Rare Classroom: Adult-Onset Still’s Disease

Welcome to the Rare Classroom, a new series from Patient Worthy. Rare Classroom is designed for the curious reader who wants to get informed on some of the rarest, most mysterious diseases and conditions. There are thousands of rare diseases out there, but only a very small number of them have viable treatments and regularly make the news. This series is an opportunity to learn the basics about some of the diseases that almost no one hears much about or that we otherwise haven’t been able to report on very often.

Eyes front and ears open. Class is now in session.

The rare disease that we will be learning about today is:

Adult-Onset Still’s Disease

What is Adult-Onset Still’s Disease?

  • This is the form of Still’s disease that originates during adulthood
  • Still’s disease is rare, autoinflammatory systemic disease with a definitive triad of symptoms
    • These include a salmon colored rash, fever, and joint pains
  • It presents similarly to several other autoimmune or inflammatory diseases, meaning that other conditions need to be excluded
  • The disease is very similar to juvenile rheumatoid arthritis (also called juvenile-onset Still’s disease)
  • Still’s disease is named after Sir George Frederic Still, an English physician. Adult-onset Still’s disease was first described by E.G. Bywaters in 1971.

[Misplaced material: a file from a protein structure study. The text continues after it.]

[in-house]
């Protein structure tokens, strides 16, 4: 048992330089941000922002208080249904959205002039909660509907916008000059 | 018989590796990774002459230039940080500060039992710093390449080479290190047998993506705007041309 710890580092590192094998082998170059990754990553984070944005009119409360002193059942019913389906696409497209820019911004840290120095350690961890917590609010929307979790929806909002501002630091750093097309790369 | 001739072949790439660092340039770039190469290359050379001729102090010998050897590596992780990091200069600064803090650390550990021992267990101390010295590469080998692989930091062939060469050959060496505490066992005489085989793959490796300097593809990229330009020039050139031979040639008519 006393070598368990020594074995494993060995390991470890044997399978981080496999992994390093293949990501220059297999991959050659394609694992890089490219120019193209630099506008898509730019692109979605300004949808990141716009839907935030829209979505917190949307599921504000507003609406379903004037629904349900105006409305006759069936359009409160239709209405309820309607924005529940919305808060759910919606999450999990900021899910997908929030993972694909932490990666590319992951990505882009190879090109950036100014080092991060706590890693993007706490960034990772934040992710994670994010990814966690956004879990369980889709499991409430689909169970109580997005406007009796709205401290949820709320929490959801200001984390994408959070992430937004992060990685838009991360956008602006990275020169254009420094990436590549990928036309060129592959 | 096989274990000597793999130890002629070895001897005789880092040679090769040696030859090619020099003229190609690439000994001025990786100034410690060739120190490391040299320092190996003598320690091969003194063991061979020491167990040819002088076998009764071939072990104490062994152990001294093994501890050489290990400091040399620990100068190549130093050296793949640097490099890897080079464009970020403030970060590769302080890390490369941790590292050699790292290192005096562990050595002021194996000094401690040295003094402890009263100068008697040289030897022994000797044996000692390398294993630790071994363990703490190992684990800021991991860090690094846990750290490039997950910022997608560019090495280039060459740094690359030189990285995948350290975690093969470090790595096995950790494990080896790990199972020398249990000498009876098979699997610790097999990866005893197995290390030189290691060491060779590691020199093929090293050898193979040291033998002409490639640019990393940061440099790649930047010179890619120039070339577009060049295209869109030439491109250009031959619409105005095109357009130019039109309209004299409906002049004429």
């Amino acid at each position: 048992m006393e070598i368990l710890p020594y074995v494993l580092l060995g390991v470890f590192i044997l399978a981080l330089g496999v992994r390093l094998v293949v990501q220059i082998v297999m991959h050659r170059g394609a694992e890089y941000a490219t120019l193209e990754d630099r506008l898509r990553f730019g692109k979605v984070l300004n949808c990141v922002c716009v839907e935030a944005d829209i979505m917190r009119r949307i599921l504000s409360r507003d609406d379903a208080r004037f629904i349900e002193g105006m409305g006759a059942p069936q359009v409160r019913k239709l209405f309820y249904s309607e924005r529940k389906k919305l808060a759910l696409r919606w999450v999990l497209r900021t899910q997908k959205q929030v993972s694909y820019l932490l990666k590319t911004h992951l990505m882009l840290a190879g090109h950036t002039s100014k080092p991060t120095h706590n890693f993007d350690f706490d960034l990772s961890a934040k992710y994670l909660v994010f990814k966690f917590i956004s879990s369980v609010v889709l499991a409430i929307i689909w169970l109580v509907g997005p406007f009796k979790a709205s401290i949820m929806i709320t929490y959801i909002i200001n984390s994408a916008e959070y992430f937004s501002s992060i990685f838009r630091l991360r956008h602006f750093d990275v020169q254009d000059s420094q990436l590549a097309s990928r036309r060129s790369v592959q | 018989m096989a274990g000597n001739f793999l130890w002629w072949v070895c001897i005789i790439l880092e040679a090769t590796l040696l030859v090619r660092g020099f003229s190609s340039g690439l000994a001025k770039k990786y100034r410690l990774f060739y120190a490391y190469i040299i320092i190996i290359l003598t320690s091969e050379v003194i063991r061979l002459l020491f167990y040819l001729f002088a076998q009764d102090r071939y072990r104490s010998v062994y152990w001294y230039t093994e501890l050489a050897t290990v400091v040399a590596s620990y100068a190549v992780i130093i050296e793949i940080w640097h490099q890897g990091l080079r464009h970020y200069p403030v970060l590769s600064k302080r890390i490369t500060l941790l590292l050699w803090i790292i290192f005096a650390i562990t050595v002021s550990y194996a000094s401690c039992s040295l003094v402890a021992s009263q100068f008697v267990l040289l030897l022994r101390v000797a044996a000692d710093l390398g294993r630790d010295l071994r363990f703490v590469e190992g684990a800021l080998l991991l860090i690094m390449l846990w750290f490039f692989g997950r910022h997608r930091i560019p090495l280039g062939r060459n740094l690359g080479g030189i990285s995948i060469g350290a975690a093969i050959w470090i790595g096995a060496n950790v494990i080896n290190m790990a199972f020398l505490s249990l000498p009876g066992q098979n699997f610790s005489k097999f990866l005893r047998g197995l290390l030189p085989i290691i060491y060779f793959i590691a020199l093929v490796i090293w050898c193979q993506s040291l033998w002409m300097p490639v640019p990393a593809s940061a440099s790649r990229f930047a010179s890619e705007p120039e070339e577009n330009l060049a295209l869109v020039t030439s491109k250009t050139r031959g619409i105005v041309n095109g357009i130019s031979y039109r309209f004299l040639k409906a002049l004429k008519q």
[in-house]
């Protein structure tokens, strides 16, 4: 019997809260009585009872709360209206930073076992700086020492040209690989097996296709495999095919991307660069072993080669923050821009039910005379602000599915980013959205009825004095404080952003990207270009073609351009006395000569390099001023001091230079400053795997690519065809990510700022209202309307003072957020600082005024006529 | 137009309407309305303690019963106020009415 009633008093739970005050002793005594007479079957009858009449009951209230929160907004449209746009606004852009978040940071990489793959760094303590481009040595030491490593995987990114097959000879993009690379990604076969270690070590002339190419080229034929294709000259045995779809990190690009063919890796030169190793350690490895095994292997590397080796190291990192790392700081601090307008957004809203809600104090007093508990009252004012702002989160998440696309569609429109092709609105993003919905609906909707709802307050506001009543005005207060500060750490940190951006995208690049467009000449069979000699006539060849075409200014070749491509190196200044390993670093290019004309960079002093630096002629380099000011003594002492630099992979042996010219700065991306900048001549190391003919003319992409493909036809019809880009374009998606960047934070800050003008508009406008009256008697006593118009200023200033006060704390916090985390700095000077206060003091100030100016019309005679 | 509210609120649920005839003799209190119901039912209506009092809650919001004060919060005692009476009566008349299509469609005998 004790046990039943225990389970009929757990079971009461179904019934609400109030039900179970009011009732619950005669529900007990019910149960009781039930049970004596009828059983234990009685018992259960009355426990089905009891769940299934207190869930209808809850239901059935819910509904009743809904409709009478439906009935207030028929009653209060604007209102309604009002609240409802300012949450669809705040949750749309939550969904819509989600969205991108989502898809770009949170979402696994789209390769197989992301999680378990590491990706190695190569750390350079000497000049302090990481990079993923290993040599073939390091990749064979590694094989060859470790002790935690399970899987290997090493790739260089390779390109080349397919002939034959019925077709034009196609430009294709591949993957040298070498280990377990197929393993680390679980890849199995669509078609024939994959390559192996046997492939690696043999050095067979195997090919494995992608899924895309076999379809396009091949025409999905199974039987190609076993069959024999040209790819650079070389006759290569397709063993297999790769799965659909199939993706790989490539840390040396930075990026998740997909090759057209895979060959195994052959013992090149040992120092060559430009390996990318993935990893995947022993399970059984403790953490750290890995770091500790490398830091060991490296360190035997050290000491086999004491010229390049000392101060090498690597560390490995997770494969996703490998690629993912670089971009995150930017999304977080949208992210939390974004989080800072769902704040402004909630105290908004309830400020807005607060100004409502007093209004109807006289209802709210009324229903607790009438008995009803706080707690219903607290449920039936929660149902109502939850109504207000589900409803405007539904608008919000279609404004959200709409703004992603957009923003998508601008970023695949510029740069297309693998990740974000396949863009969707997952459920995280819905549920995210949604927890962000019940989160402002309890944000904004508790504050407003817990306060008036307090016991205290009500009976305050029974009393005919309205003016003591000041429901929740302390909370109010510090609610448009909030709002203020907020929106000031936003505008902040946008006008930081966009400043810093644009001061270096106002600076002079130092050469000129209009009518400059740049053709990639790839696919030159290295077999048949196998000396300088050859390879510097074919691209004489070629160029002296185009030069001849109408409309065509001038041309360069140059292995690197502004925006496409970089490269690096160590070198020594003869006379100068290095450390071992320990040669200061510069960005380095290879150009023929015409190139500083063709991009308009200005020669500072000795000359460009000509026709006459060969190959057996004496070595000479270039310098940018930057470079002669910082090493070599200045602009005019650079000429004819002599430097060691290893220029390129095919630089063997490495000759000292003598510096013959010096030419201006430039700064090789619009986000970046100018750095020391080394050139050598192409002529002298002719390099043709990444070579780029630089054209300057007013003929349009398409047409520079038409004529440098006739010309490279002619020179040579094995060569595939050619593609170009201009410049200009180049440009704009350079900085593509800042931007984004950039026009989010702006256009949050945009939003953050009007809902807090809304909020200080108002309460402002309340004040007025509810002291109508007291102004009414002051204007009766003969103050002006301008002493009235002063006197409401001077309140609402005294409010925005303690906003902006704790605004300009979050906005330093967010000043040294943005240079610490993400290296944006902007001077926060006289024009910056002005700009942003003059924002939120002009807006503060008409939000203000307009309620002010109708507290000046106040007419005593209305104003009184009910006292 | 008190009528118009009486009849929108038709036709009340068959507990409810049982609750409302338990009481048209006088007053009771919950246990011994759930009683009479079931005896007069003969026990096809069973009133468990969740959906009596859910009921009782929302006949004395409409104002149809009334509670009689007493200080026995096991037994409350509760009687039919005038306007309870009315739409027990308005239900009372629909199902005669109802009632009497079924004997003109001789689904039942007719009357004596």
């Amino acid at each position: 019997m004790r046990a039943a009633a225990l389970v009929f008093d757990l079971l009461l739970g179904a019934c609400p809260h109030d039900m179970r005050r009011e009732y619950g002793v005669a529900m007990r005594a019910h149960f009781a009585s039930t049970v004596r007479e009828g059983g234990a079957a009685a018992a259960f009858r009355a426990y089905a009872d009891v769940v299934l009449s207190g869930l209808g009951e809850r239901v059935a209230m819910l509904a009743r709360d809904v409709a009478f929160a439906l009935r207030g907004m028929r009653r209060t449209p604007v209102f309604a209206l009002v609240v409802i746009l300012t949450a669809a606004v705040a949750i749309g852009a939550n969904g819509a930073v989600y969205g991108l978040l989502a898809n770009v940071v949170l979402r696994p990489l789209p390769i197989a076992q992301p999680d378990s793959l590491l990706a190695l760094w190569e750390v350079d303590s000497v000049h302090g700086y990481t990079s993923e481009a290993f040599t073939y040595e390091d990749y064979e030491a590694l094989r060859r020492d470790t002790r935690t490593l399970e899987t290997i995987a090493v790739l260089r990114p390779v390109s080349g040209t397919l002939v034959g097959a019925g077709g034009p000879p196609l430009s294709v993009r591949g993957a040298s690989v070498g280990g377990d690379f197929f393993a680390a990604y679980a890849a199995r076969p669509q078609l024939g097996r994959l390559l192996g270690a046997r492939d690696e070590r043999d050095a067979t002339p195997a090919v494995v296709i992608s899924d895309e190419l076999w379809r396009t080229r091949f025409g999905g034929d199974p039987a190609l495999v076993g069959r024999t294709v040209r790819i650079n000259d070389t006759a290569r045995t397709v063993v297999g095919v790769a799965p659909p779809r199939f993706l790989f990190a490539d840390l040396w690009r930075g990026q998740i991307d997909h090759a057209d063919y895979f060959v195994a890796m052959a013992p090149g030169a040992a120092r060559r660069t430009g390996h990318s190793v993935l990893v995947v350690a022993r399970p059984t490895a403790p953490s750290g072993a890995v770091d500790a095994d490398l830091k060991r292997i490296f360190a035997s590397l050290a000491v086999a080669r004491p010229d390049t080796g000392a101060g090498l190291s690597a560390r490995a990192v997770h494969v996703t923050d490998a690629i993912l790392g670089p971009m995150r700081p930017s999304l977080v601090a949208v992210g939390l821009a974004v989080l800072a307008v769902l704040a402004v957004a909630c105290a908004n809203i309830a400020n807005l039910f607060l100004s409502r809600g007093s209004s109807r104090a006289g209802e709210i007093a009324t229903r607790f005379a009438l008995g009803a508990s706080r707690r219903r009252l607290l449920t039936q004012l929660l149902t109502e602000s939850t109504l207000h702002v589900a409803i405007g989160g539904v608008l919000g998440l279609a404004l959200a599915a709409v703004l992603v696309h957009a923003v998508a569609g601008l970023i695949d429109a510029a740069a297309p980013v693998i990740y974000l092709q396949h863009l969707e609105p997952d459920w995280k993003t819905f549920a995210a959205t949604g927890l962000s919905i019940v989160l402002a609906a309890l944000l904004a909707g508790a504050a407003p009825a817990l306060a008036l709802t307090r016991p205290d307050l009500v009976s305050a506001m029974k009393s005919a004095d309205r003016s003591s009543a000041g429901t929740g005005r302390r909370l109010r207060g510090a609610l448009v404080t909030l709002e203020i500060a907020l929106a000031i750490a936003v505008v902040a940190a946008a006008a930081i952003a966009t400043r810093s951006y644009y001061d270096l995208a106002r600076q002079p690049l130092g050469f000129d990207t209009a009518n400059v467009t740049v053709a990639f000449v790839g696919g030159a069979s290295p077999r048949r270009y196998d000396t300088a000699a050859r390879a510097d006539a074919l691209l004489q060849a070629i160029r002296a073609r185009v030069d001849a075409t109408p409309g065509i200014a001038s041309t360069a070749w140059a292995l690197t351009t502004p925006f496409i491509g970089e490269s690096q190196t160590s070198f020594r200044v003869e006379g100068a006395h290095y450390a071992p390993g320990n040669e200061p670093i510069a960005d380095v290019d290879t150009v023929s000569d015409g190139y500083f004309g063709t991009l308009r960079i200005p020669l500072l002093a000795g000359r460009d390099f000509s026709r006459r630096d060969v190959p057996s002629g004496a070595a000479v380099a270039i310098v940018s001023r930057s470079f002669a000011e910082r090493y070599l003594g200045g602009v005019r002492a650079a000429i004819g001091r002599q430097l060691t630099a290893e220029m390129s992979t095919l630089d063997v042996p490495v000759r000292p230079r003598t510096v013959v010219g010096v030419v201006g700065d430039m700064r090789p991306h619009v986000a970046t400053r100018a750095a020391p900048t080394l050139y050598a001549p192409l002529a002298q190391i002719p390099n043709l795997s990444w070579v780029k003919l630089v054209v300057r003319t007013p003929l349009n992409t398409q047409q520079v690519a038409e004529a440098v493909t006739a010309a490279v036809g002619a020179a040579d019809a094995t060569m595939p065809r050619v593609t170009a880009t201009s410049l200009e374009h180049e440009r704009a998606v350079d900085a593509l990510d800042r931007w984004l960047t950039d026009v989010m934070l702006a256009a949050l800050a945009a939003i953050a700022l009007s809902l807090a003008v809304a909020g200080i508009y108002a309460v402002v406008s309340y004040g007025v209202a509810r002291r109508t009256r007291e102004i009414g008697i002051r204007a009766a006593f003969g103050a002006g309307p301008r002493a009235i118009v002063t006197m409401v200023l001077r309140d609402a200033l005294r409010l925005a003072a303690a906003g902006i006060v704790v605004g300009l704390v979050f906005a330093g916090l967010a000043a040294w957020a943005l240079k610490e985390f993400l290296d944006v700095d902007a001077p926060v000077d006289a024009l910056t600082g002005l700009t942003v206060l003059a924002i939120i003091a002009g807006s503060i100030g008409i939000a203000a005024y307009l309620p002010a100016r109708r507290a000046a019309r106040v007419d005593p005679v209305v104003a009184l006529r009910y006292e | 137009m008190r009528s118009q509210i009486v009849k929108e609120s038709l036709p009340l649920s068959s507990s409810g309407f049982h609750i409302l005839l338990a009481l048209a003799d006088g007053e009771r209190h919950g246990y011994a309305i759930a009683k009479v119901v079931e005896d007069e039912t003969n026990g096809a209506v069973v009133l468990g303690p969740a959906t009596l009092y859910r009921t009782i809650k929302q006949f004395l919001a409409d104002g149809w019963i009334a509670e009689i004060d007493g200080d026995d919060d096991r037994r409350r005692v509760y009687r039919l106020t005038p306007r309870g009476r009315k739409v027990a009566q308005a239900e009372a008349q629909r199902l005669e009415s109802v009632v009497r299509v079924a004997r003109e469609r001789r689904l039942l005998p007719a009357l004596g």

• One study divided 21 patients into four different categories:
    • Monocyclic systemic disease
    • Polycyclic systemic disease
    • Chronic articular monocyclic systemic disease
    • Chronic articular polycyclic systemic disease

How Do You Get It?

  • Unfortunately, the cause of adult-onset Still’s disease remains almost completely unknown.
  • Research suggests a link to interleukin-1 (IL-1) since medicines that block IL-1β are an effective treatment
  • Patients express high levels of interleukin-18
  • The incidence rate of adult-onset Still’s disease 1.6 per 1,000,000
  • Age of onset is concentrated in two ranges: 16-25 and 36-46 years old

What Are The Symptoms?

  • Symptoms are important for diagnosing adult-onset Still’s disease
  • Major signs and symptoms that can serve as diagnostic criteria include:
    • Fever of at least 39°C for at least a week
    • Leukocytosis with a predominance of granulocytes
    • Arthralgia or arthritis for two weeks or more
    • Salmon-colored rash that does not itch, usually over the extremities or torso
  • Other signs/symptoms can include:
    • Enlarged liver and/or spleen
    • Sore throat
    • Abnormal liver function tests
    • Lymphadenopathy
    • Elevated serum ferritin
    • Severe fatigue
  • More serious complications include:
    • Fluid accumulation in the heart and lungs
    • Hearing loss
    • Aseptic meningitis
    • Fulminant hepatitis
    • Hemophagocytic lymphohistiocytosis

How Is It Treated?

  • Anti-inflammatory medicines are critical for treating adult-onset Still’s disease. These include:
    • Steroids such as prednisone
    • Chemotherapy agents such as anakinra, methotrexate, and cyclophosphamide and
    • Monoclonal antibodies, such as rituximab.
  • Some newer therapies have been introduced that target IL-1.
  • Canakinumab, an anti-IL-1 therapy, was approved by the FDA for adult-onset Still’s disease in June 2020, making it the first therapy officially approved for treatment of the disease.

Where Can I Learn More???

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